Ribbons are also used for clouties. Again, they need to be biodegradable! Colored ribbons can stand for the petitioner's personal needs: perhaps a blue ribbon to heal a chest cold, or a red ribbon to heal pimples. The ribbon color is determined by local culture or the beliefs of the petitioner. Clootie wells are also places of pilgrimage. They are wells or springs, almost always with a tree growing beside them, where strips of cloth or rags have been left, usually tied to the branches of the tree as part of a healing or ritual. In Scots nomenclature, a "clootie" or "cloot" is a strip of cloth or rag.


When used at the clootie wells in Scotland the pieces of cloth are generally dipped in the water of the well and then tied to a branch while a request or petition is said to the spirit of the well which can be a goddess or local nature spirit. This is most often done by those seeking healing, though some may do it simply to honour the spirit of the well. In either case it remains a fitting Midsummer celebration.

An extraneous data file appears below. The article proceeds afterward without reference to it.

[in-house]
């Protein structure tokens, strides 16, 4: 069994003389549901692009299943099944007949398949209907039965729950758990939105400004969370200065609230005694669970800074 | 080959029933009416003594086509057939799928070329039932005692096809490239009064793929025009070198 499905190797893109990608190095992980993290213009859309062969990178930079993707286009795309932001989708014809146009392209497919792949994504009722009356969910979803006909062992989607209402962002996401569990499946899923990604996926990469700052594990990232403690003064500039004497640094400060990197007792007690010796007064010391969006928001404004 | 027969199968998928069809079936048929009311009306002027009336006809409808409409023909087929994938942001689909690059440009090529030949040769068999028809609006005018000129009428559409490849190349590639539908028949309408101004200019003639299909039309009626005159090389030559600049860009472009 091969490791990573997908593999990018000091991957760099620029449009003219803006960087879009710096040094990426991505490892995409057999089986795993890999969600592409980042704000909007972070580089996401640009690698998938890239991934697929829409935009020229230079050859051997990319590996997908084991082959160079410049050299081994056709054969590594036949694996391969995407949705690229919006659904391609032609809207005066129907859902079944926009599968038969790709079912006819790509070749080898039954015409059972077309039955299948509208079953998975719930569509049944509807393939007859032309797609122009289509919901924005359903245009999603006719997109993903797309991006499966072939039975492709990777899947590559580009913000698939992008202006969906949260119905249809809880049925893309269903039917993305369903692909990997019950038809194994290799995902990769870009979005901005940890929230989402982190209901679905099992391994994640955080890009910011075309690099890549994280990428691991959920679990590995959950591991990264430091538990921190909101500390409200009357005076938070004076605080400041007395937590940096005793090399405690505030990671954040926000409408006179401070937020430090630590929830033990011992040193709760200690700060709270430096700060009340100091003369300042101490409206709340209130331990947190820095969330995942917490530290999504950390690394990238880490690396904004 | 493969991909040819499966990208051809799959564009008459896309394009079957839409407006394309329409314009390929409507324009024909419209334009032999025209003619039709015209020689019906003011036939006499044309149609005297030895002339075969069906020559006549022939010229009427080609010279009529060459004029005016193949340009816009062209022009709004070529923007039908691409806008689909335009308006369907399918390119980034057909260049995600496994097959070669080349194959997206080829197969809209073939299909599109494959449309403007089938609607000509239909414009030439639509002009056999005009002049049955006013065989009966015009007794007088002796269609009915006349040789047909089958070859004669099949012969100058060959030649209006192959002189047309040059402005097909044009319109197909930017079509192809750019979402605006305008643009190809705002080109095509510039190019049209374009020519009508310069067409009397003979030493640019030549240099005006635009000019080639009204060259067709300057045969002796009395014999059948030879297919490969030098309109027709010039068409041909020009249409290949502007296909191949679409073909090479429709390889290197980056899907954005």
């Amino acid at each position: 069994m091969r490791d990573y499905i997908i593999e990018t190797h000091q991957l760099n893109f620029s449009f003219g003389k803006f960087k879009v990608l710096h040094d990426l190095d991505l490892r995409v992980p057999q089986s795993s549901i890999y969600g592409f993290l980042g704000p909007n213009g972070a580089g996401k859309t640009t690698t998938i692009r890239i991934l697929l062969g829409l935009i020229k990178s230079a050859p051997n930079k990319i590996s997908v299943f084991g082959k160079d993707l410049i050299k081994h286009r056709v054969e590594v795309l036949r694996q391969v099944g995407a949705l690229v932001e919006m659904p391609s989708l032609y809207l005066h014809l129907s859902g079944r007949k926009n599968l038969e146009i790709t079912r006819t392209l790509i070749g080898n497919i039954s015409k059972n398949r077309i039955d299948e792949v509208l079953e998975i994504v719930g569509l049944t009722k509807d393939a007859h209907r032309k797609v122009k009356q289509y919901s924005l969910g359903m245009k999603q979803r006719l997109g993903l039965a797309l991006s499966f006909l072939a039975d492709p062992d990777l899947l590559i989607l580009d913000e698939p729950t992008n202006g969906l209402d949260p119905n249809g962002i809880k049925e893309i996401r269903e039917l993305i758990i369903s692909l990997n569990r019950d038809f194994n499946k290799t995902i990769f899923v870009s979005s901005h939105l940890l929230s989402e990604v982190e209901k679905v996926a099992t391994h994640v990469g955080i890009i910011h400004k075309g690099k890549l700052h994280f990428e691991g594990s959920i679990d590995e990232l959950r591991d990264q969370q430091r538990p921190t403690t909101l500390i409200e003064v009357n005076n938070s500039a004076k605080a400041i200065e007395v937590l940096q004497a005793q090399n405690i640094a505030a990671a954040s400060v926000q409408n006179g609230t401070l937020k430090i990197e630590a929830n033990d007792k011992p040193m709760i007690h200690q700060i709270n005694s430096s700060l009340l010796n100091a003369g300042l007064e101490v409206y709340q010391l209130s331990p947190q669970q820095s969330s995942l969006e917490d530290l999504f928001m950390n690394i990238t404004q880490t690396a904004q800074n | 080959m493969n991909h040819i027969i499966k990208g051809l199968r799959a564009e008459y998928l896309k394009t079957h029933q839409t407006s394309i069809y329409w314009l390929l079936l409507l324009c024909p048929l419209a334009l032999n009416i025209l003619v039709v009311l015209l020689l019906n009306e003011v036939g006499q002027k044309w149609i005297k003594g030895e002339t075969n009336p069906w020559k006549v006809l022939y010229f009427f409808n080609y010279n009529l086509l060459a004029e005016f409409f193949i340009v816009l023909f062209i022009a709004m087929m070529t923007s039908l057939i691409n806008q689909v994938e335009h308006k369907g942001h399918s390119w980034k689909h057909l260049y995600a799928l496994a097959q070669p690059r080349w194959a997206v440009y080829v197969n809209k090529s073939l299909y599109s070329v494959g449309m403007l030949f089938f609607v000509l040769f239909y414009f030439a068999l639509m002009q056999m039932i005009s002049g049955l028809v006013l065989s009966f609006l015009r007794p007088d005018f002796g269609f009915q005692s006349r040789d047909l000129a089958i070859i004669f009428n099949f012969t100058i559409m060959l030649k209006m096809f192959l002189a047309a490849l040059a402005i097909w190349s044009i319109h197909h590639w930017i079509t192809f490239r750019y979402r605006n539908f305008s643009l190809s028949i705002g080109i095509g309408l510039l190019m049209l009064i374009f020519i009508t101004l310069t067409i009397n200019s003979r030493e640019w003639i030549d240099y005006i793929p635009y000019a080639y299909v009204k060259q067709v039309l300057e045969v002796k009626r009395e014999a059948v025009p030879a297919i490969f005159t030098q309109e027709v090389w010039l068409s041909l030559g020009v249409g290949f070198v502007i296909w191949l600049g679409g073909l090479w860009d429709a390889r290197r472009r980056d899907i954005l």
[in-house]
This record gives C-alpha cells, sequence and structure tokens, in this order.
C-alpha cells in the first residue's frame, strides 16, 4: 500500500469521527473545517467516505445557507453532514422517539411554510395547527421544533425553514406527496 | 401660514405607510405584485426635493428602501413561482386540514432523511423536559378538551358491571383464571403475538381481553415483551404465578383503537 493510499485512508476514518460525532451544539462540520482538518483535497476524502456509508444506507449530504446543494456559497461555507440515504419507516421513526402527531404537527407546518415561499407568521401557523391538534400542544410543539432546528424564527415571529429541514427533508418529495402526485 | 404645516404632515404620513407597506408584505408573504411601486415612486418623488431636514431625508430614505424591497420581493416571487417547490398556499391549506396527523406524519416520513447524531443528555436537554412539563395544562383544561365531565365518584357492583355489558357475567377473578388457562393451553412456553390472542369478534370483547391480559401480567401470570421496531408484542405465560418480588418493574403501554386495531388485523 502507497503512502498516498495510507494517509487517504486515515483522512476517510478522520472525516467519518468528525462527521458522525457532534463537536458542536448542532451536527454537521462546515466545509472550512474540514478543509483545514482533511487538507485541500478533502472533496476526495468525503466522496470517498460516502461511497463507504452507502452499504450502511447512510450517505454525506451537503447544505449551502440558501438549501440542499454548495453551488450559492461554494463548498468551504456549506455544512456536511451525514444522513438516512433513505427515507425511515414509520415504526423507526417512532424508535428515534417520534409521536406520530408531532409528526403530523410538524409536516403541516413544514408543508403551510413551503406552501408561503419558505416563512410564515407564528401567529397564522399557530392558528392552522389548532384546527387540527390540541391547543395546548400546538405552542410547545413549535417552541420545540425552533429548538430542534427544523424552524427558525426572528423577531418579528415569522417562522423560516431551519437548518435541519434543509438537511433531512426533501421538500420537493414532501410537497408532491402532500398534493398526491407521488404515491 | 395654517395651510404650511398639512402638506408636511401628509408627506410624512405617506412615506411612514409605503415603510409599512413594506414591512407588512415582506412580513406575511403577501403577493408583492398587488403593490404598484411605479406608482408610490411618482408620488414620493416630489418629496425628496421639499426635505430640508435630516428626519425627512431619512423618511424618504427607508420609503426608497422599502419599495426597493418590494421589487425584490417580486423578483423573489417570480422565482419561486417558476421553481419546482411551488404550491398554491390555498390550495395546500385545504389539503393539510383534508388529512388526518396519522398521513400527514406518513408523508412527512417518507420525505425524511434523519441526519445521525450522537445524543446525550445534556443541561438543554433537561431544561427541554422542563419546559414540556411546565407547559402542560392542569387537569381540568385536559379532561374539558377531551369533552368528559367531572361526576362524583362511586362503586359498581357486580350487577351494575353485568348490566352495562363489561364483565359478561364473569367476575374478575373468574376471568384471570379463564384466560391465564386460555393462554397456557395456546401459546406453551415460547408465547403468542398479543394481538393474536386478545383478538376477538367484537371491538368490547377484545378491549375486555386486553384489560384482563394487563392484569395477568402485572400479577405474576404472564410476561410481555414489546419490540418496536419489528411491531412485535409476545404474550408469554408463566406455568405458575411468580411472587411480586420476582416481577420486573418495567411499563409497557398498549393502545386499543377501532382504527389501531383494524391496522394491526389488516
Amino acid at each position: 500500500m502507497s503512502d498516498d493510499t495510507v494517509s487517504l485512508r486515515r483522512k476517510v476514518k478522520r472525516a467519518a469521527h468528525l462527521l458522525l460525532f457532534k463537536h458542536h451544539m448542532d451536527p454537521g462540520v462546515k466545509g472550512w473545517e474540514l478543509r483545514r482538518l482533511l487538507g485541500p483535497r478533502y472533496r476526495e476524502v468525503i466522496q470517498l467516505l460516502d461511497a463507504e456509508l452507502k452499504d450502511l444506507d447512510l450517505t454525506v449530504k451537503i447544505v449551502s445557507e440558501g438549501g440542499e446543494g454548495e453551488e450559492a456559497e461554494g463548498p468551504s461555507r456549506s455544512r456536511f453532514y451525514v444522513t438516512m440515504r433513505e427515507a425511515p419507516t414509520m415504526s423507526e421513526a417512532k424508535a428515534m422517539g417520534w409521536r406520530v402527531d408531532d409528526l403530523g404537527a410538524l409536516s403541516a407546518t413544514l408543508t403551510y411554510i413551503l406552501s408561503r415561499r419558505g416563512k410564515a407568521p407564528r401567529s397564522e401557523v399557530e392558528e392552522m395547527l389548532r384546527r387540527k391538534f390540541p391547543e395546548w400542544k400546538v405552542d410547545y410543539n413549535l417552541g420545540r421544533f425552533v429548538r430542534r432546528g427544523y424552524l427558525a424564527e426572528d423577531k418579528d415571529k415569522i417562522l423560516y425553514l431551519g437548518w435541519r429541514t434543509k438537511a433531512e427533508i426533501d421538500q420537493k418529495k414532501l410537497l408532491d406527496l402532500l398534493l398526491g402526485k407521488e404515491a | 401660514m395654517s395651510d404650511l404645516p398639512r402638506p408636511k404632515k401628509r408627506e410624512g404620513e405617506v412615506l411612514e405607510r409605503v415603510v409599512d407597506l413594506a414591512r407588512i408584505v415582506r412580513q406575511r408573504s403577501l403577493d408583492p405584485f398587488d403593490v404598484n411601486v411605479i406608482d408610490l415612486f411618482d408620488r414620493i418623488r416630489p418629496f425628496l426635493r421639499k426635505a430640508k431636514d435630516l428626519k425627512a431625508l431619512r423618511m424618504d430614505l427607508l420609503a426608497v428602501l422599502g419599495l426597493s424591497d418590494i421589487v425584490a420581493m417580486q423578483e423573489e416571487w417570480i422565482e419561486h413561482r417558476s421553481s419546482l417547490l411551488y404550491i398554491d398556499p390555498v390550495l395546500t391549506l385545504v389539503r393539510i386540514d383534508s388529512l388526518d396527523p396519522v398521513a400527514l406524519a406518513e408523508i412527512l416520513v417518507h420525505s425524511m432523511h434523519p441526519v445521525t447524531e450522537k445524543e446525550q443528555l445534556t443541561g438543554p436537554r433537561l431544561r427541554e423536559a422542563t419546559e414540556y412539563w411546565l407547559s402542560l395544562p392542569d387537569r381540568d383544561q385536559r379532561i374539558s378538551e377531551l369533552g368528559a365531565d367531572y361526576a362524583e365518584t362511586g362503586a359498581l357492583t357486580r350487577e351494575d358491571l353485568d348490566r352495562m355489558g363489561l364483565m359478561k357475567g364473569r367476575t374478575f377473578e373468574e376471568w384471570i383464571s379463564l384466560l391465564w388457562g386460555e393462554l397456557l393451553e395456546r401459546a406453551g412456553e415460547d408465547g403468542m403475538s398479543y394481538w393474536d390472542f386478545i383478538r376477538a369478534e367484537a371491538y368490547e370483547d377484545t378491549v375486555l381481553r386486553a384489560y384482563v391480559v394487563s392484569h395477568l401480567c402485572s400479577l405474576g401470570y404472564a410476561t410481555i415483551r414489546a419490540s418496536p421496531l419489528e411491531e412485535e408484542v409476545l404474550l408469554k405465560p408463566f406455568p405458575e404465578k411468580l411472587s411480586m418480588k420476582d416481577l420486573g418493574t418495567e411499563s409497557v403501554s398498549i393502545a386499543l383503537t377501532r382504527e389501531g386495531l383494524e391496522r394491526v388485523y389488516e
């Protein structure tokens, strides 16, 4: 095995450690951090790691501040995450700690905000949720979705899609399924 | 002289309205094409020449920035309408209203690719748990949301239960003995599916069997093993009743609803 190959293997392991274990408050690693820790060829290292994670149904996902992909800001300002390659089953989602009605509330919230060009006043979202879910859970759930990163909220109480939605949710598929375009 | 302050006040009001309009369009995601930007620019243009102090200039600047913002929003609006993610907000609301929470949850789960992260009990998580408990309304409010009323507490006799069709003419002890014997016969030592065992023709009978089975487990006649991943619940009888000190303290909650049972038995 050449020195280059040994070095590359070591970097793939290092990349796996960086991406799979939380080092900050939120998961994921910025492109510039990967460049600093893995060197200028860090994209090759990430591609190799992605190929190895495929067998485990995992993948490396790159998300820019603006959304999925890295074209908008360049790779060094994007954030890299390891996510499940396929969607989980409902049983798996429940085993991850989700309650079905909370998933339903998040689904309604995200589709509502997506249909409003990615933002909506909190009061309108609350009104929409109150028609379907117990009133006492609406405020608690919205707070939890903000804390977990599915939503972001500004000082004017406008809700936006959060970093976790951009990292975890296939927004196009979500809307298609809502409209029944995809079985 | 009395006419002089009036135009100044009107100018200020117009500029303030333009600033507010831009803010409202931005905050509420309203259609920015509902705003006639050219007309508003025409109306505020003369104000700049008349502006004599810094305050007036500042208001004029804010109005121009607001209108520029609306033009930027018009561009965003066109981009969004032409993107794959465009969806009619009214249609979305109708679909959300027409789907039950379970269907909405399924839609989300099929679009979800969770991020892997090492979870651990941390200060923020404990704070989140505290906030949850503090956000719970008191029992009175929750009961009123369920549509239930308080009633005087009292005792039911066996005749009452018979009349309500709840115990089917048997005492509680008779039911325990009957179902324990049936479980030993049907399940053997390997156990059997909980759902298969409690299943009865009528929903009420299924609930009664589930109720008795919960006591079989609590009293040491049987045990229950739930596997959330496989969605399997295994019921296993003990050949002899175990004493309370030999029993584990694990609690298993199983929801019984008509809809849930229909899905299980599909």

Mix some Midsummer Bath Salts


1 cup of salt

8 drops of honeysuckle oil

8 drops of rose oil

4 drops of patchouli oil



Ideas for your Altar


Your choice of colours for draping and dressing your altar are all the colours of summer, so take your pick! Be creative and go wild. Use flowers that reflect the joy of the season. Bright oranges and reds to reflect the energy of the Sun God. Oak, Oak and more oak to celebrate the Oak King who at this this time is rich in abundance. Celebrate and honour him for all too soon but he too surrenders his reign to his brother twin, the Holly King, and the descent begins.



*If you are burning candles, incense, oils or any other naked flame do remember that in the interests of safety they should be attended at all times!



Scottish Pagan Fellowship

Summer Solstice/Midsummer/Litha 19th - 22ndJune